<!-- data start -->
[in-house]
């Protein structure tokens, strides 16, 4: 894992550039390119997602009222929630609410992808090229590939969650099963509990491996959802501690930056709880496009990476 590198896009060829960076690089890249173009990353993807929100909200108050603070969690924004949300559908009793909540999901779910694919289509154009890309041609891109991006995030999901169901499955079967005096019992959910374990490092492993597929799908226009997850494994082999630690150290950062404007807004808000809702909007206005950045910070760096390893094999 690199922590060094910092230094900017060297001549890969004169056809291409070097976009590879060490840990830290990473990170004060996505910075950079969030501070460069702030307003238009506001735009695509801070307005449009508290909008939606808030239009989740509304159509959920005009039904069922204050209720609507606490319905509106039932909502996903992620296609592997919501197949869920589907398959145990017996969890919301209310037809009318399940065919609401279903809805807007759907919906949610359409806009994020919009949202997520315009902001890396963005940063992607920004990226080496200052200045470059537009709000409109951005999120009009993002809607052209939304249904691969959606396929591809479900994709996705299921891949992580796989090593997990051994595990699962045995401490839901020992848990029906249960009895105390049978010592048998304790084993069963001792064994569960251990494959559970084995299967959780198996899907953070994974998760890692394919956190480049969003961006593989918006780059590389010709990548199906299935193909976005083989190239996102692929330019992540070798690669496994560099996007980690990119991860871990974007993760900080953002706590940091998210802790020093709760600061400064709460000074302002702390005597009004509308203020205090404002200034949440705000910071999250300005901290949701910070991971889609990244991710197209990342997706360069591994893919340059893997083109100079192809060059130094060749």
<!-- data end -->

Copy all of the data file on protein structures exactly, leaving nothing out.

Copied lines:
[in-house]
């Protein structure tokens, strides 16, 4: 894992550039390119997602009222929630609410992808090229590939969650099963509990491996959802501690930056709880496009990476 590198896009060829960076690089890249173009990353993807929100909200108050603070969690924004949300559908009793909540999901779910694919289509154009890309041609891109991006995030999901169901499955079967005096019992959910374990490092492993597929799908226009997850494994082999630690150290950062404007807004808000809702909007206005950045910070760096390893094999 690199922590060094910092230094900017060297001549890969004169056809291409070097976009590879060490840990830290990473990170004060996505910075950079969030501070460069702030307003238009506001735009695509801070307005449009508290909008939606808030239009989740509304159509959920005009039904069922204050209720609507606490319905509106039932909502996903992620296609592997919501197949869920589907398959145990017996969890919301209310037809009318399940065919609401279903809805807007759907919906949610359409806009994020919009949202997520315009902001890396963005940063992607920004990226080496200052200045470059537009709000409109951005999120009009993002809607052209939304249904691969959606396929591809479900994709996705299921891949992580796989090593997990051994595990699962045995401490839901020992848990029906249960009895105390049978010592048998304790084993069963001792064994569960251990494959559970084995299967959780198996899907953070994974998760890692394919956190480049969003961006593989918006780059590389010709990548199906299935193909976005083989190239996102692929330019992540070798690669496994560099996007980690990119991860871990974007993760900080953002706590940091998210802790020093709760600061400064709460000074302002702390005597009004509308203020205090404002200034949440705000910071999250300005901290949701910070991971889609990244991710197209990342997706360069591994893919340059893997083109100079192809060059130094060749």